Another train. It careened it’s way across the track five houses down from the apartment complex. Aldo startled awake. It was 7, at night. He had slept through lunch and most of the afternoon again. It was getting to be habitual. Then again, sleep was all he seemed able to do properly in recent weeks.
He stirred himself alert enough to find a shirt and locate his shoes at the door. The shirt was on the green chair five and a half feet from the door, and his shoes sat below it facing towards the mat and kickplate. He checked the lights, the blinds and finally his front door lock as he exited. Downing the two floors of steps, deliberately overstepping the last second step of every flight, he walked out of the complex into the gradually dissipating afternoon sun. He found it was slightly cooler out and was grateful enough to have on the long sleeve shirt. Aldo laughed lightly to himself. This had more to do with his lack of laundering clothes than it did his foresight in selecting them.
His apartment complex sat adjacent to a railroad crossing that divided two towns. Often he would walk between them for no reason outside of putting one mottled shoe in front of the other. And that actually was the truth. People that saw him meandering about presumed him drunk or aimlessly foraging between meth ticks. In fairness to any would-be eyebrow raisers, Aldo’s disposition wasn’t the most approachable. He had months ago turned a blind eye on his hair, both head and facial. His proclivity for bathing and washing clothes also fell by the wayside. More often than not he just washed his hands. Average in height, he was and remained a thin man. Jogging was a hobby Aldo once favored, but in months past he discovered walking got the same results without the hassle of having his trek over too soon.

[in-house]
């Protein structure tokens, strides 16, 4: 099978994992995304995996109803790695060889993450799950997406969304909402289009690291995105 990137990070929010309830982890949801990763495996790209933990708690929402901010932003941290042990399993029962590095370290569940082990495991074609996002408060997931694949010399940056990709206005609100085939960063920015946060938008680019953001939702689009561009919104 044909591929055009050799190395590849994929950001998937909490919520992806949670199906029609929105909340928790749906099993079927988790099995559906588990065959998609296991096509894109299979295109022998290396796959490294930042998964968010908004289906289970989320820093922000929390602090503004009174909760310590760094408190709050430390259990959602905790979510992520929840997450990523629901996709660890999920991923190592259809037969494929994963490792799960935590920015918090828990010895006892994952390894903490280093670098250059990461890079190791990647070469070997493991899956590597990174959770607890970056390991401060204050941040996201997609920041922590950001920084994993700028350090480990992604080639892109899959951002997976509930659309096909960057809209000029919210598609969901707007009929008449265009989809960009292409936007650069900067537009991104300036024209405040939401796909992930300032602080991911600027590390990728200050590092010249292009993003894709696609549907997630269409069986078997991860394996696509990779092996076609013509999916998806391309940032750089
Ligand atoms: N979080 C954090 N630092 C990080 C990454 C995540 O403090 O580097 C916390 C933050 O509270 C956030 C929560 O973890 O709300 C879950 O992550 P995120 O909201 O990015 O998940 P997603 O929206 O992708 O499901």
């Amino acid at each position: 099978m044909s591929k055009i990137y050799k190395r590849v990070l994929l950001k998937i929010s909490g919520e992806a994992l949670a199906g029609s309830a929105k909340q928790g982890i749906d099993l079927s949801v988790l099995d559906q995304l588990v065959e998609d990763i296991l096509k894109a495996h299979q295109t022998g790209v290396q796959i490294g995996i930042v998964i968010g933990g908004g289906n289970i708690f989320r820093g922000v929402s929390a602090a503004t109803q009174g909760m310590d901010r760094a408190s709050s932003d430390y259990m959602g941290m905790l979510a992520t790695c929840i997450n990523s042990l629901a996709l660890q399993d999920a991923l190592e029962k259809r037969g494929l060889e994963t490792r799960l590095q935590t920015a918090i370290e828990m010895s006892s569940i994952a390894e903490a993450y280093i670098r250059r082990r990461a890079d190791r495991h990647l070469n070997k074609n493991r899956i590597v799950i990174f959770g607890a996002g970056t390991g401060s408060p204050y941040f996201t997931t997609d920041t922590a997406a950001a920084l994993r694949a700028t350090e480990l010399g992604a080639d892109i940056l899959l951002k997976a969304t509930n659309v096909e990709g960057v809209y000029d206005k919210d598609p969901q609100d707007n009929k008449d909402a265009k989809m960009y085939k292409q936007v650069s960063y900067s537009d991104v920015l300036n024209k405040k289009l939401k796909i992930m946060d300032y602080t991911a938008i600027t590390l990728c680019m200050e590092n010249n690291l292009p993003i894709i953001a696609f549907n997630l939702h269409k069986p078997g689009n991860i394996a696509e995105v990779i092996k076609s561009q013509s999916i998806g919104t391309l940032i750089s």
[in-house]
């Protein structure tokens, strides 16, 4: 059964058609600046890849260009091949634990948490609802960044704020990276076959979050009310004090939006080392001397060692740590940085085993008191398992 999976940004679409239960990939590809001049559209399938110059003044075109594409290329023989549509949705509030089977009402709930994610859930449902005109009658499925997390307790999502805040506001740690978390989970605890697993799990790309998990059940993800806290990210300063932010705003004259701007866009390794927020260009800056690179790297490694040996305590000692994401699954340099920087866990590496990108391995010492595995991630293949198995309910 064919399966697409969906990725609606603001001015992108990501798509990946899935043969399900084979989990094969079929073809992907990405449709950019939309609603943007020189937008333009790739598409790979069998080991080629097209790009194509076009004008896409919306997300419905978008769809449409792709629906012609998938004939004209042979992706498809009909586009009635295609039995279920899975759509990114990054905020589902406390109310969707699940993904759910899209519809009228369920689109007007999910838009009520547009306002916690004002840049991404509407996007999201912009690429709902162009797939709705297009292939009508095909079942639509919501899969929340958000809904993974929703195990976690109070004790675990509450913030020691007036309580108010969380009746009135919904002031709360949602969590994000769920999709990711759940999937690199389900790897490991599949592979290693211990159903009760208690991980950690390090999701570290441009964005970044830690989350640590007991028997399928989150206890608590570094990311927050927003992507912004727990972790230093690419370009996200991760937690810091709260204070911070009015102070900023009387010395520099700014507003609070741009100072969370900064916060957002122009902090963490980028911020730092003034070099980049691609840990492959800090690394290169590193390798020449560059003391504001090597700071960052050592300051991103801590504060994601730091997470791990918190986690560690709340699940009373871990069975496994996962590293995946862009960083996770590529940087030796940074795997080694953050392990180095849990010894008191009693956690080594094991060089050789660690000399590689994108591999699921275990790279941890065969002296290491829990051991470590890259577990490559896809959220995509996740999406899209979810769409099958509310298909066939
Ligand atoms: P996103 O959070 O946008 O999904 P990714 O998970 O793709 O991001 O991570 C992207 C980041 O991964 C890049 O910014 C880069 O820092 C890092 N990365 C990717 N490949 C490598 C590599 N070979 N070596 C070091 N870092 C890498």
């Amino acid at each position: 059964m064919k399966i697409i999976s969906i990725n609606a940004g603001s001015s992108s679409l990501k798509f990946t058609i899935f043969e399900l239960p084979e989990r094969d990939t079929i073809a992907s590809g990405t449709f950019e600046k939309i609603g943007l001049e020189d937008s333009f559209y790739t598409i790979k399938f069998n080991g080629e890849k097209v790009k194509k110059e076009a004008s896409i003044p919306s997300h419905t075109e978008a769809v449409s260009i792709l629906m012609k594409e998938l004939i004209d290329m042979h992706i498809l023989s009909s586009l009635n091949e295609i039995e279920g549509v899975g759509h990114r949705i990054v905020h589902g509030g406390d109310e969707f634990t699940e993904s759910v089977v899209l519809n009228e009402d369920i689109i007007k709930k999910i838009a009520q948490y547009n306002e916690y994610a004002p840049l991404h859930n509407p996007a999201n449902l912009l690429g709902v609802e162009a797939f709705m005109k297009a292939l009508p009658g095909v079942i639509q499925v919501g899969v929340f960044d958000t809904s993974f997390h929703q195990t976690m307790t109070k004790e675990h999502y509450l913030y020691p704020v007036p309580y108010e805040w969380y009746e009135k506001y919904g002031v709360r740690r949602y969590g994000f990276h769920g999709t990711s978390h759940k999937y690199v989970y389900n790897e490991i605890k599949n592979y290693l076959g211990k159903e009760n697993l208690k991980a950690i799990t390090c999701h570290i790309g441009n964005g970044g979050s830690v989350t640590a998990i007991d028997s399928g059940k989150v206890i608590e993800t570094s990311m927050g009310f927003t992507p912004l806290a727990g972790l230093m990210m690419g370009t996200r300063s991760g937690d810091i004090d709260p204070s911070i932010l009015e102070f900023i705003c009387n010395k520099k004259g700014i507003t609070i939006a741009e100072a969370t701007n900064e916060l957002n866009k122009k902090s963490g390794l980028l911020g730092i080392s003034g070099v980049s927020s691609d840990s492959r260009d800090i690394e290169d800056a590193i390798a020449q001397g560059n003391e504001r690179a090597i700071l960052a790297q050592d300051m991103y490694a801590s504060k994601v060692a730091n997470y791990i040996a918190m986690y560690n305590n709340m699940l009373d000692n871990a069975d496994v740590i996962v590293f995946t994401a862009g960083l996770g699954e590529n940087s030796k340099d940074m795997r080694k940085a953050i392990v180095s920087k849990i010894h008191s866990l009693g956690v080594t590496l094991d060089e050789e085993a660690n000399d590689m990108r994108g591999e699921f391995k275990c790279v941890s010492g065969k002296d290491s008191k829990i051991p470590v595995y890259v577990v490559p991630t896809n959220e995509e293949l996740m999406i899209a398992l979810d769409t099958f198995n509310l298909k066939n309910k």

Aldo preferred to walk more than anything else. It gave him just enough vascular locomotion to move his brain along. He thought, a lot, likely way too much. Too often his thought patterns became ornate, overlapping and tangling, causing him to murmur half-processed solutions. His thinking led to walking, which led to more thinking, which then led to talking, of course which then led to people thinking and talking and presuming about him.
But Aldo never cared or noticed. The walking helped, a little. Sleep did too, sometimes. It was when he sat still, awake, that the thoughts didn’t pattern, they stacked. Piling one on the other until a feverish weight held him clammy on his couch. So he walked, a lot.
Neither his town or the adjoining one were anything to look at. On the eastern side of the tracks, the town was recognized as “city-proper”, while the western end was classified as an “urban-suburb”. It didn’t make a damn bit of difference to Aldo or to anyone else who lived on either side. Both towns were indistinguishable from the next. The only thing the railroad track did was give some people a .05% tax break depending on what side they lived on.